One-and-done athletes becoming more common

AddThis

At the beginning of the summer, freshman Brandon Stone announced his intention to forgo his three remaining years of eligibility for a professional golfing career. Stone is the second golfer in many years to leave Texas as an underclassman, following in the footsteps of former Longhorn Jordan Spieth who turned pro in 2012 after only one season.


For the Men’s Golf Freshman of the Year, the allure of a professional contract was likely too much to pass up. In addition, Spieth hinted that winning a national championship as a freshman left him with no more challenges. Though this has become a recent trend for men’s golf, the Texas men’s basketball program is all too familiar with the one-and-done phenomenon. For example, Kevin Durant only spent one season at Texas before seeking “greener” pastures in the NBA.

 

With Stone’s early departure from Texas, it is becoming clear that the typically one-and-done athletes aren’t exclusively basketball players anymore.
 

Before Durant, superstars often went directly to the NBA before a rule change prevented 18-year-olds from signing professional contracts, effectively changing the face of college basketball.
 

Talented players now go to college for a year at least before cashing in with the NBA. Myck Kabongo became the most recent player to leave Texas early. Even though he is not a “one-and-done” athlete, he did leave for the NBA with two years of eligibility.
“It’s been my dream for a while and I felt like I was ready,” Durant said in 2007. “I had to take the opportunity. I love the game and I thought it was time.”
For both basketball and football, the importance of being drafted high is key in the decision of whether to go pro or not, as draft order is coupled with certain guaranteed salary minimums.
 

“I just don’t want to be a player in the NBA; I want to have an impact,” Durant said. “That was one of the big decisions too.”
 

Draft stock is a major factor that affects athletes who contemplate giving up college eligibility. Currently, analysts cite former USC quarterback Matt Barkley as a reason to pay attention to draft stock. Barkley was projected as a top-10 selection after his junior season but after a disappointing senior year, he fell to the fourth round, losing potentially millions of what could have been a first-round contract the year before.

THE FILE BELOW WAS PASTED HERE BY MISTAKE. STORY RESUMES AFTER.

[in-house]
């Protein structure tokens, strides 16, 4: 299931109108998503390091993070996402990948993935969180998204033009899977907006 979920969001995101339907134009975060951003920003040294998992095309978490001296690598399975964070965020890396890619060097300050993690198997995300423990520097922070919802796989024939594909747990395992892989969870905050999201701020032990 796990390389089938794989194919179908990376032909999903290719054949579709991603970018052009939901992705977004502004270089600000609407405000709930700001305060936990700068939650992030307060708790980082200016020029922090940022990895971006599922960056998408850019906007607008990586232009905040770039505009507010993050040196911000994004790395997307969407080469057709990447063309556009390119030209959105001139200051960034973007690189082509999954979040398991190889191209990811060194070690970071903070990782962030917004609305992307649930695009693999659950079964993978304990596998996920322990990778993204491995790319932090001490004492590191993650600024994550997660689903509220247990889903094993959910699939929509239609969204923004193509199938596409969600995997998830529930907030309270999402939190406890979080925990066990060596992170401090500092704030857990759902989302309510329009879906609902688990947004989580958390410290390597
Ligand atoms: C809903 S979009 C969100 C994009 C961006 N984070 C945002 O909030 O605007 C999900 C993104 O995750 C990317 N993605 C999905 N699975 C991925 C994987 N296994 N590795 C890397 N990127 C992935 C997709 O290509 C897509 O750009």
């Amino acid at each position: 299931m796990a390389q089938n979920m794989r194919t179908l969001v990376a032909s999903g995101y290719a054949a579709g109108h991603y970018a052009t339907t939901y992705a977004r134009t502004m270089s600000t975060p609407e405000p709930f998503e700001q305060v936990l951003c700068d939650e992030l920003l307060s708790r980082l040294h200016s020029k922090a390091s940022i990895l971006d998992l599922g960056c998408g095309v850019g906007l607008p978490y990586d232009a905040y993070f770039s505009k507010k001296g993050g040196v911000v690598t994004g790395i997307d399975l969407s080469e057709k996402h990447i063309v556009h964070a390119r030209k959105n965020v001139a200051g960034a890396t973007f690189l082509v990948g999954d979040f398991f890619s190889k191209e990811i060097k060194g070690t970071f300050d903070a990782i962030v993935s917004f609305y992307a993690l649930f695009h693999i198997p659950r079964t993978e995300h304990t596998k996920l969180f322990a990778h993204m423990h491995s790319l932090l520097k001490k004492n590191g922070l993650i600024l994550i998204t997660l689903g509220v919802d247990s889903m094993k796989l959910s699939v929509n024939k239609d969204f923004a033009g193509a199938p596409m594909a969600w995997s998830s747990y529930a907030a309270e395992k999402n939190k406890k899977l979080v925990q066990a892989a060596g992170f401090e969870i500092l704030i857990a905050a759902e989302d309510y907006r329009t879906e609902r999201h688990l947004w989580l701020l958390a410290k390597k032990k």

Money is a huge motivating factor. Former Longhorn J’Covan Brown left for the NBA because he wanted to be able to financially support his family.
 

Currently, there is a rule that prevents the one-and-done trend from affecting college football — athletes must be three-years removed from high school before declaring for the NFL draft. While athletes have the opportunity to leave after their junior season for the NFL, athletes often complete most, if not all, of their college eligibility in order to increase their draft stock.
 

Current Texas A&M quarterback Johnny Manziel may be paving the way for potential college football “one-and-dones” and has contemplated leaving the Aggies after only two years. 
 

“If an opportunity comes to go to the NFL, you have to look at that,” Manziel told ESPN.
 

Many analysts admit that while young athletes would benefit the NFL, they are not physically ready to go up against other athletes. High school seniors are no match for players like Baltimore’s Ray Lewis, a linebacker with a 240-pound frame.
 

Baseball seems to be the only major sport that has developed a system that works for most players. Athletes can be drafted directly after high school but are given the option of signing with an MLB team or going to college. If they decide to go to college, then they must stay through three years or be 21 to declare for the draft.
 

Even swimming has become a potential source of athletes who choose to leave with eligibility remaining, Former Longhorn Kathleen Hersey left with two years of eligibility remaining in order to train with Texas men’s coach Eddie Reese and Longhorn Aquatics.
 

Money and the chance to compete at a higher level has created and developed the culture of forfeiting college eligibility for a professional contract. An NFL agent confirmed this with Sporting News earlier this year.
 

“The days of players coming back for the love of the game or winning a national championship are over,” the agent said.